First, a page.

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Ed Wall Media

Because ducks often decoy at close range, hunters can use chokes with less constriction and smaller shot sizes in flooded timber than in other habitats.


In a classic flooded timber hunt, there’s no blind other than the tree you stand beside; calling and kicking ripples in the water matter as much as the decoy spread; and when the ducks drop down through the canopy, it’s a sight you’ll never forget. The shooting is up close and sometimes frantic as ducks scatter in all directions.

Drake Waterfowl’s Jim Ronquest grew up hunting the flooded woods of Arkansas. He guided waterfowlers for years and also won a world duck calling championship. His advice on shotguns and shooting is worth hearing, whether you’re a veteran timber hunter or planning your first trip.


Ronquest says the number one mistake hunters make is bringing too much gun to the woods. “Clients would show up with tight chokes and 3 1/2-inch BBs,” he recalls. “I would tell them to use the most open choke they have and to shoot 3s. Most of the time I would bring nothing more than a 20-gauge, an improved cylinder choke, and 3 or 4 shot.” Ronquest admits that some timber situations do call for more choke. “Not all holes in the woods are the same size. A blowdown might be 30 yards across, but if you hunt an old slough bed in the timber, the hole can be big enough that you might want a tighter choke. I use a Rob Roberts T1 (the most open of the T series) in tight holes, and sometimes I’ll use a T3 in bigger spots.” Ronquest usually shoots steel 3s, but if he needs more punch he’ll go to a stacked TSS/steel 3 load from Apex.


You can’t set your gun down in flooded timber, so you will want a way to hang it on a branch or a hook. Some hunters run a zip tie through the magazine cap swivel to make a loop, or they buy a braided loop. Ronquest prefers a sling, because he can use it to hang the gun, and it allows him to keep both hands free and to take his gun along if he has to chase a cripple.

He also recommends a shoulder bag. “I used to tell people not to bring anything that didn’t fit in their pockets,” he says, “but a shoulder bag lets you carry ammunition, snacks, a thermos, and other accessories.” Since it’s not legal to screw hooks into trees on public land, you have to hang your bag and gun on a tree branch or bring a timber belt that straps onto the tree.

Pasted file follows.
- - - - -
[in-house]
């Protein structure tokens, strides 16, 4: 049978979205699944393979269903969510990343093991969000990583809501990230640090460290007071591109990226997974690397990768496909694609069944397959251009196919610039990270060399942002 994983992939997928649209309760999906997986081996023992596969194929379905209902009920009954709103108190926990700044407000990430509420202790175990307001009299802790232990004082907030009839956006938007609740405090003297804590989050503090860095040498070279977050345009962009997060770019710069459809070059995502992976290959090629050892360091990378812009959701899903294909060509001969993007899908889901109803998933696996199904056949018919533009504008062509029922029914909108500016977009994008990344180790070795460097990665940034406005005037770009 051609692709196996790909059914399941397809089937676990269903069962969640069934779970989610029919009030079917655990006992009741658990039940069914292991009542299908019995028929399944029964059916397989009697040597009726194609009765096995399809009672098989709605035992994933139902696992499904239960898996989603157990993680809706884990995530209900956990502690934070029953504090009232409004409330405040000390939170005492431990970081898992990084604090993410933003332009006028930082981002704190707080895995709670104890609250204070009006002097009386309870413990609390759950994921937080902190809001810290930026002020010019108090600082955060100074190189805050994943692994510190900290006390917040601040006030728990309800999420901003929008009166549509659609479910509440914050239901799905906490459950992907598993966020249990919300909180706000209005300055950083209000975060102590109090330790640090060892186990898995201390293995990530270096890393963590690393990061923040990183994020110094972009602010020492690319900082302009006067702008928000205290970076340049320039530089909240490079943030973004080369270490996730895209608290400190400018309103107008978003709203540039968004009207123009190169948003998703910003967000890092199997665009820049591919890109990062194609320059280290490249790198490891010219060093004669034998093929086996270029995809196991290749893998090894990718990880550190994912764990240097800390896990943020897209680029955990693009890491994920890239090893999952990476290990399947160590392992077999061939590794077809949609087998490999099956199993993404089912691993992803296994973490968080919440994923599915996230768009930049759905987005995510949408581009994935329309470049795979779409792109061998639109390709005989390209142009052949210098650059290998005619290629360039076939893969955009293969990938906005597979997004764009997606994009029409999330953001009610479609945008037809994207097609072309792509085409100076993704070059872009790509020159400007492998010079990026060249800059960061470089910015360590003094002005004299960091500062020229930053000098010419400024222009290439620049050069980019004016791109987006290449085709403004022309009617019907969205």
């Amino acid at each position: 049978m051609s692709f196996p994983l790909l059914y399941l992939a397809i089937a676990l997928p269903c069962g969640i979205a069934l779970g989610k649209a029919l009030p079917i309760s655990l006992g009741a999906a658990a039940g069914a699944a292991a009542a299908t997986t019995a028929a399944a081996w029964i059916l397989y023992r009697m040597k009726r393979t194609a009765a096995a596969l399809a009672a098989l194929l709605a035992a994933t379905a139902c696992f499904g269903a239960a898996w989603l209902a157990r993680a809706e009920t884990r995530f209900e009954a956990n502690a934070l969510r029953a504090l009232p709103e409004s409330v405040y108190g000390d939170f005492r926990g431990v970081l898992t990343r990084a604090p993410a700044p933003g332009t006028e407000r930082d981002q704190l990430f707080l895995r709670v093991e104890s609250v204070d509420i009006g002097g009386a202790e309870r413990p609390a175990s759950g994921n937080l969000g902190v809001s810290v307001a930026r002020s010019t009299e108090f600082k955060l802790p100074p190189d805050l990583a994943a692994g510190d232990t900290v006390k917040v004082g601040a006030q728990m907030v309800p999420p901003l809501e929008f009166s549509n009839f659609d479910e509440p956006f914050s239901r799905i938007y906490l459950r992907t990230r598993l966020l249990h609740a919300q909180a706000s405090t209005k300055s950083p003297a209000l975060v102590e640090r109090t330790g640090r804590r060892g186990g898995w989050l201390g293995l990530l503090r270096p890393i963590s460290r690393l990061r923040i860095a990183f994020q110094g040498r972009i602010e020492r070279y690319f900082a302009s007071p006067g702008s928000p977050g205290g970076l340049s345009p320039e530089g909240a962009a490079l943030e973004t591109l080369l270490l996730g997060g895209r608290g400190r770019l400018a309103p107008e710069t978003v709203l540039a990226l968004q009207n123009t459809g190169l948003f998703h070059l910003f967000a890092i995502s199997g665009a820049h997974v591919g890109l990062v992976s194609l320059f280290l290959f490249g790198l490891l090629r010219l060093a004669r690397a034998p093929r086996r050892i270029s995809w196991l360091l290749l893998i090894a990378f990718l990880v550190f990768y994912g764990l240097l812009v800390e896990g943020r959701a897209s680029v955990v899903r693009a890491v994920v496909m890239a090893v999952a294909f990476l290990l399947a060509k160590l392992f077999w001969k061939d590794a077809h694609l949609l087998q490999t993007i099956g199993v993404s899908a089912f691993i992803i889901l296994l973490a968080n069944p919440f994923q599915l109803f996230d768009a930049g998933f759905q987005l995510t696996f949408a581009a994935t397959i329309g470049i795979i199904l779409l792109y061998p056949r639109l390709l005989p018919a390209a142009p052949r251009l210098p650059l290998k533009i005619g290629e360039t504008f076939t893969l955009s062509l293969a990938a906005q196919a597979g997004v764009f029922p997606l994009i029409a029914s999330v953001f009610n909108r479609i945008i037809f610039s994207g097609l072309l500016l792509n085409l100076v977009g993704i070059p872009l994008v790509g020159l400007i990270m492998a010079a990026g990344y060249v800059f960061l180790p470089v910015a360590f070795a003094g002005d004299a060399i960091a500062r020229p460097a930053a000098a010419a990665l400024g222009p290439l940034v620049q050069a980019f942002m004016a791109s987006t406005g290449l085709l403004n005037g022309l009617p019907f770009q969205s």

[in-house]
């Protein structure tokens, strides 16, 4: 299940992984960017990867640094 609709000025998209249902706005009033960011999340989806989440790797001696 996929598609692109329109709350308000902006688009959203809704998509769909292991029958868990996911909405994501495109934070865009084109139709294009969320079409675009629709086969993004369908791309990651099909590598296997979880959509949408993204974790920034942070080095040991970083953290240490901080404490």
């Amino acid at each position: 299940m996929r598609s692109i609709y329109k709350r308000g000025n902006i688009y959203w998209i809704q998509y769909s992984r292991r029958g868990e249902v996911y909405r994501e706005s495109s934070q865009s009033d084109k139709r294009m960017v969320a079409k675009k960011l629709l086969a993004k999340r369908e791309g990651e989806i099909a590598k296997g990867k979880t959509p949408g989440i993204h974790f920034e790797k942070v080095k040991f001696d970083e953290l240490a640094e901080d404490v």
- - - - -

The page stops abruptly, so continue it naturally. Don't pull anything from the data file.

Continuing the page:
Some public areas limit hunters to 25 or even 15 shells. “Tree-topping,” the term for shooting ducks as they cruise over the top of the hole, is a good way to burn through your allotted shells. So is chasing and shooting at cripples. Ronquest counsels patience and judicious shot selection. He likes to call the shot as the ducks are backpedaling over the decoys.

Often, ducks in the woods will flutter around the hole for a while, a few feet off the water, looking for a spot to land among the decoys. It’s a sight that causes some hunters to come unglued. “Enjoy it,” Ronquest says. “It’s okay to get excited. That’s why you’re there. But when the time comes to shoot, pick out one bird.” Often, those ducks over the decoys will switch directions as they try to land. “I always tell people to shoot where the duck is going, not where it’s been. And once you start shooting, stay with that bird until it’s dead on the water. It’s much better to take a second shot when the bird is close rather than having to chase after it, possibly using up several of the precious few shells you’re allowed to bring in.”

If you make a clean shot on one bird, your second shot will often resemble shots you see on the trap field, with birds going low away and rising. Just as in trap shooting, you have to read the target’s angle first, then move the gun through it and shoot. Some preseason practice at trap can help you make the most of your chances in the woods.